My wife has a Canadian friend, lives alone, no relatives. And she is doing courses all the time. Ballet dancing. Keep fit. Bread baking. Dealing with the elderly. She earns a living by booking cruises. She loves cruising and so she enjoys reviewing all the latest cruises. All done remotely.

Please note that there is online work opportunities, all via the keyboard and there are services whereby customers come to you.

It isnt easy. The world is rushing so fast it is tripping itself up. But there are chances of work. And please note that stroke has changed you. We easily identify things we used to do and now can not. But we are not observant about what we can now do whereas we couldnt do before. The big thing is that we now have time. Not many people have time.


Hi Clare - there are lots of people/organisations that can help you identify your transferrable skills and how they can be used, either online or in a more traditional workplace.

You might want to get in touch with your local jobcentre (if you're not already) and see how they can help. Their work coaches have a wealth of experience at helping people in your situation. They are experts on the Access to Work scheme, which provides extra support for people with a disability who need help to retain or start a job. This would include support for people who can't travel independently.

I've added three links - one to more information on how they can help, one that shows how to contact your local office and one that outlines Access to Work.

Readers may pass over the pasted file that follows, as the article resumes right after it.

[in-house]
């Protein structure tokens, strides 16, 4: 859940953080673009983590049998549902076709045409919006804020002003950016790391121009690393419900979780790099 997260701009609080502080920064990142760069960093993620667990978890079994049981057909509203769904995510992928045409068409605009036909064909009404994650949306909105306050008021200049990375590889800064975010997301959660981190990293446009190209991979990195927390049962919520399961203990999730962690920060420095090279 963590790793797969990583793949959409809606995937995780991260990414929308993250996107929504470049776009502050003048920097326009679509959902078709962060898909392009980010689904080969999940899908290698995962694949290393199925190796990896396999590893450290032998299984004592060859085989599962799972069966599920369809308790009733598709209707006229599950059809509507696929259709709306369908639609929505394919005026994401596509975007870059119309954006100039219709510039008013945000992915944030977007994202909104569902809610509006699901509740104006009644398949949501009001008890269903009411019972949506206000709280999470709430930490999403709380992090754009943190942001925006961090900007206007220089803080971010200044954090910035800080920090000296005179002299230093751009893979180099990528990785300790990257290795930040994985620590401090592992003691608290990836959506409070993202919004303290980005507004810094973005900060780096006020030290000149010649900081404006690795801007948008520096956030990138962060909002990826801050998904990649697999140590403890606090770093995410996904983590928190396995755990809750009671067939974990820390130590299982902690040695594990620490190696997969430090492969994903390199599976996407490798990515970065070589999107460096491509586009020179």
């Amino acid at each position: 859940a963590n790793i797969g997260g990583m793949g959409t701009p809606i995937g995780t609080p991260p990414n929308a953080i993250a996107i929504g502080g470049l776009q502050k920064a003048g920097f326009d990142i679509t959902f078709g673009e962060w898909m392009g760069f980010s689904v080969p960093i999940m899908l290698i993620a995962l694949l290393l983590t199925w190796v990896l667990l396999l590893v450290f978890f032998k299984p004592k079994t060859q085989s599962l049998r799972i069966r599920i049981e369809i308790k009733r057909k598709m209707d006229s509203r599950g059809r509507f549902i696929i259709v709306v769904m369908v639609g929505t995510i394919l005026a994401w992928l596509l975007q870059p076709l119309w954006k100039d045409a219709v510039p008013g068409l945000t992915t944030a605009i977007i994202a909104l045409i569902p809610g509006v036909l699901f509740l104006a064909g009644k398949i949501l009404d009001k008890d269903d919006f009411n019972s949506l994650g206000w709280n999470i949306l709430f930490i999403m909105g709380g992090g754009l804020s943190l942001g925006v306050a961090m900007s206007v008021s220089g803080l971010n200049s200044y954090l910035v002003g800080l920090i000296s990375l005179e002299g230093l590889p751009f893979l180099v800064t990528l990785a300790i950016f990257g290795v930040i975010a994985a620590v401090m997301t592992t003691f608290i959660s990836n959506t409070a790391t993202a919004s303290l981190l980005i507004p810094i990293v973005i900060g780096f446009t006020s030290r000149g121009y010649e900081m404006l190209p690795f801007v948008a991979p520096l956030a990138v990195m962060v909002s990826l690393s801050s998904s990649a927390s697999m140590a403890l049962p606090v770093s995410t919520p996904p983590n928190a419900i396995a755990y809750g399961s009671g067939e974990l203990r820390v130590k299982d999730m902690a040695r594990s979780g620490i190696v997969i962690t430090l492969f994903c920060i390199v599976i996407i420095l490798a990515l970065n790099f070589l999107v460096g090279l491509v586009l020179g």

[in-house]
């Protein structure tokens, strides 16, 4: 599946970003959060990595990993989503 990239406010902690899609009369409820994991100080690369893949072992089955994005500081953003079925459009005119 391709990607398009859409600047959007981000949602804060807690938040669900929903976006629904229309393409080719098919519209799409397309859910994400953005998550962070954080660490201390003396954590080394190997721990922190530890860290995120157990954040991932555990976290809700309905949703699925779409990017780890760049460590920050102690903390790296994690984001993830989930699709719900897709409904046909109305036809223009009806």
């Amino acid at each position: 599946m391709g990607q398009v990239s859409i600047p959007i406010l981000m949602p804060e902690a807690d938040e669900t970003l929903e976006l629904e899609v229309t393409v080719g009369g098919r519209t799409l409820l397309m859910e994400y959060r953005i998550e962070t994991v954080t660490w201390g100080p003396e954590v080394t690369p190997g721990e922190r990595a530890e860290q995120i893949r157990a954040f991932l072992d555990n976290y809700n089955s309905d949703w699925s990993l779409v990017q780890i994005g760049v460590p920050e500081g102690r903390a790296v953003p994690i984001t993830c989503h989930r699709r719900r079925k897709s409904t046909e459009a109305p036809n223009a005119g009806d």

Most local authorities have teams who help people get back into work, so you might want to search on their website. For example, ours is called 'Get Oldham Working'. Again, they'd help you identify your transferrable skills, update you on local opportunities and explain what training might be available.

You've obviously got a lot to offer and, most importantly, the motivation to succeed. Don't forget, there are currently lots of people working from home due to the virus. My understanding is that employers will continue to encourage this as it frees up office space and reduces costs. This could be a very good time to pursue a career working from home.

Hope this helps and best wishes.


Hi Clare

Since my stroke I have spent many happy hours working to update my tech knowledge. I have completed over 10 courses and I really enjoy them now.There are many MOOCS ( Massive On-line Open Courses ) There have no entry requirements and you can choose the level of the course you start with - they go from complete beginners to PhDs! I have found that they are very accessable and there are always your fellow learners on-line who you can ask for help and advice.

A good starting point is here:

Good luck with your recovery.


Thank you for your encouragement, Colin. I appreciate your kindness. 


Thank you for your advice. I appreciatE it and will investigate more. Thank you!